The Great Society.
Minority Contract Set-asides/Quotas.
Section 8 Vouchers.
The War on Poverty.
All 'transfers of wealth' schemes from the white community (taxpayers) to economically level the playing field in favor of "people of color."
And each one has failed.
|Martin Luther King's Vision: It was never about 'judging by content of color' -- it was about putting a boot on the white man's face and a black hand in their pocket|
Yet the march must continue unabated into a future where any semblance of white privilege is extirpated. [For Obama, 50 years after historic march, economic equality the path to racial justice, Washington Post, 8-17-13]:
President Obama has only occasionally used his bully pulpit to confront racial inequality in America, even if race inherently has been a backdrop of his tenure as the first black president.
He has, however, made fighting economic inequality a central goal of his presidency, delivering forceful speeches and advocating policies aimed at shrinking the income gap and increasing social mobility.
When he speaks later this month on the 50th anniversary of the March on Washington for Jobs and Freedom, Obama will be at the confluence of efforts to reduce racial and economic divisions.
As the president addresses a crowd from the steps of the Lincoln Memorial on Aug. 28, current and former advisers say, he will want to impress upon listeners how progress toward racial equality will require progress toward economic equality.
Obama, who keeps a framed program from the “March on Washington” in the Oval Office, has said he has often reminded people that the march was as much about what he called economic justice as a demonstration for civil rights.
“He wants to create opportunity and to make sure the level playing field is ready for everybody,” said Valerie Jarrett, one of Obama’s senior advisers and close friends. “If you look at poverty or unemployment, they disproportionately affect people of color. People who don’t have health insurance are disproportionately of color. There is inevitably an overlap in addressing racial equality at the same time you’re trying to create economic empowerment.”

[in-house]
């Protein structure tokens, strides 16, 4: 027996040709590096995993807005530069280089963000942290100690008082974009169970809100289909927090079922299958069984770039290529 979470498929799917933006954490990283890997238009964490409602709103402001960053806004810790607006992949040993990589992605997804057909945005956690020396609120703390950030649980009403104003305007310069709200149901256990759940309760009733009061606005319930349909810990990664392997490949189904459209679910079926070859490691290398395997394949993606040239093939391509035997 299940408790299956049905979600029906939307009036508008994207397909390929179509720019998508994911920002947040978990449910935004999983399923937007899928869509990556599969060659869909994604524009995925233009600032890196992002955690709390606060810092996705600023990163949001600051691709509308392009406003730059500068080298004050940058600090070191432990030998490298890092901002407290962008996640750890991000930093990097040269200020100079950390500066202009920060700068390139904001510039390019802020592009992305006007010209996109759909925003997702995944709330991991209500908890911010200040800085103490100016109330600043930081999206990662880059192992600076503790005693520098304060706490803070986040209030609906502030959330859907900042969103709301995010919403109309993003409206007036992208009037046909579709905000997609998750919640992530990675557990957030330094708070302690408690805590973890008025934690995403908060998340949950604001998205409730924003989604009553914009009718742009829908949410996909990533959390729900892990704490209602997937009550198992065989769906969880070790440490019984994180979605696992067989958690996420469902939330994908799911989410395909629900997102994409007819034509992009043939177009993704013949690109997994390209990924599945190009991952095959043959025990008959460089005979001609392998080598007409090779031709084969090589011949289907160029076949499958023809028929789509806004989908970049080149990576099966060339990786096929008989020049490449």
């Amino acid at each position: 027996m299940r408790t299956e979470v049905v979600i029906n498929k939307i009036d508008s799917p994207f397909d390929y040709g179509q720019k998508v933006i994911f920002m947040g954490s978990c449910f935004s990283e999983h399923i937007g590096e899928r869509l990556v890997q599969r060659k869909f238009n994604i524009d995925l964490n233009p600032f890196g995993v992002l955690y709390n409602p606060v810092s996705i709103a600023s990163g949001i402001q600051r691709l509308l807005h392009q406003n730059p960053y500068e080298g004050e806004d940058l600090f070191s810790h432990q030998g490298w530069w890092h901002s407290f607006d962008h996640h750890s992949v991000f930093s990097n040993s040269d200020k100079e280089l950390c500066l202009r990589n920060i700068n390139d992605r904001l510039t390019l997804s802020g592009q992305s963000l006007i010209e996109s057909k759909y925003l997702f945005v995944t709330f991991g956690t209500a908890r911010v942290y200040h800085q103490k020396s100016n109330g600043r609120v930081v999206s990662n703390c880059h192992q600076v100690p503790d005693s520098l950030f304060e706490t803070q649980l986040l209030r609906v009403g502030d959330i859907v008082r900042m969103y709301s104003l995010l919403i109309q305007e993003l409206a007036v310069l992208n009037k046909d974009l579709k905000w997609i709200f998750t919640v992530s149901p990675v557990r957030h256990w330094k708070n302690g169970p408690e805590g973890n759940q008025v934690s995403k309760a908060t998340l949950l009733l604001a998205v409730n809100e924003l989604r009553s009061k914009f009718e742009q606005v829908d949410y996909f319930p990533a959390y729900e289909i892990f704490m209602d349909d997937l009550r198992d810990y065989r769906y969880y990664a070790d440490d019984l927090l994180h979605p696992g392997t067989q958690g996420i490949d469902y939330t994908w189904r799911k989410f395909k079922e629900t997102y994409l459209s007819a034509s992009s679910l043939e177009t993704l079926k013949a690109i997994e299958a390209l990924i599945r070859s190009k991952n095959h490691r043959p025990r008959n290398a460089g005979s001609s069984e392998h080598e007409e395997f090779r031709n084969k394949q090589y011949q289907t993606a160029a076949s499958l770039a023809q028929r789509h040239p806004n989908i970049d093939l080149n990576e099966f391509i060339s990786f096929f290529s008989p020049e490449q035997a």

Advisers say Obama sees his message as building on the themes of Martin Luther King Jr. and other leaders a half-century ago. He is likely to discuss the progress that has been made since 1963, they say, as well as the barriers that remain.
Many of the most overt forms of racial discrimination and bias have faded, but yawning economic gaps have persisted since 1963, and there has been essentially no narrowing of the unemployment gap between blacks and whites. The financial crisis and recession scarred minorities more than any one else.
Fifty years ago, the unemployment rate was 5 percent for whites and 10.9 percent for blacks, according to the Economic Policy Institute. Today, it is 6.6 percent for whites and 12.6 percent for blacks. Over the past 30 years, the average white family has gone from having five times as much wealth as the average black family to 61 / 2 times, according to the Urban Institute.
“If you look at 50 years after the 1960s civil rights movement, the most stubborn and persistent challenge when it comes to the nation’s racial challenge remains in the areas of economics and wealth,” said Marc Morial, president of the National Urban League.Individuals create wealth. Individuals create communities where social capital either flourishes or is driven away.
Those "stubborn and persistent challenges" Morial - the former mayor of New Orleans - laments, are merely a reflection of the type of communities black individuals create; the type of "community" that drives away both social capital and outside capital investment.
As Valerie Jarrett makes clear, all government policies must now benefit solely those "people of color," at the expense of white people and the civilization their ancestors created.
It's funny: Kent B. Germany, an assistant professor of African American studies, wrote about called New Orleans After the Promise: Poverty, Citizenship, and the Search for the Great Society. After forty plus years of Model Cities money pouring into New Orleans to eradicate racial economic inequality; after forty plus years of Great Society pouring into New Orleans for the same cause; after sixty years of public housing incubating blacks in New Orleans, well, Germany's book makes clear nothing changed for the better.
In fact, his book ends with the world seeing the dysfunctional nature of black New Orleans on their television screens in the aftermath of Hurricane Katrina.
Billions poured into one city; in the span of two-days, a natural disaster showed the very unnatural state of the black community in New Orleans and a visual return on investment of the federal governments attempt to spread economic racial equity.
As the Washington Post article makes clear, "many of the most overt forms of racial discrimination and bias have faded, but yawning economic gaps have persisted since 1963."
It would be difficult to find one overt form of racial discrimination that prevents black economic gains. Those "yawning economic gaps" are nature's reminder that you can't legislate against her ways; you can't redistribute wealth to undo racial realities.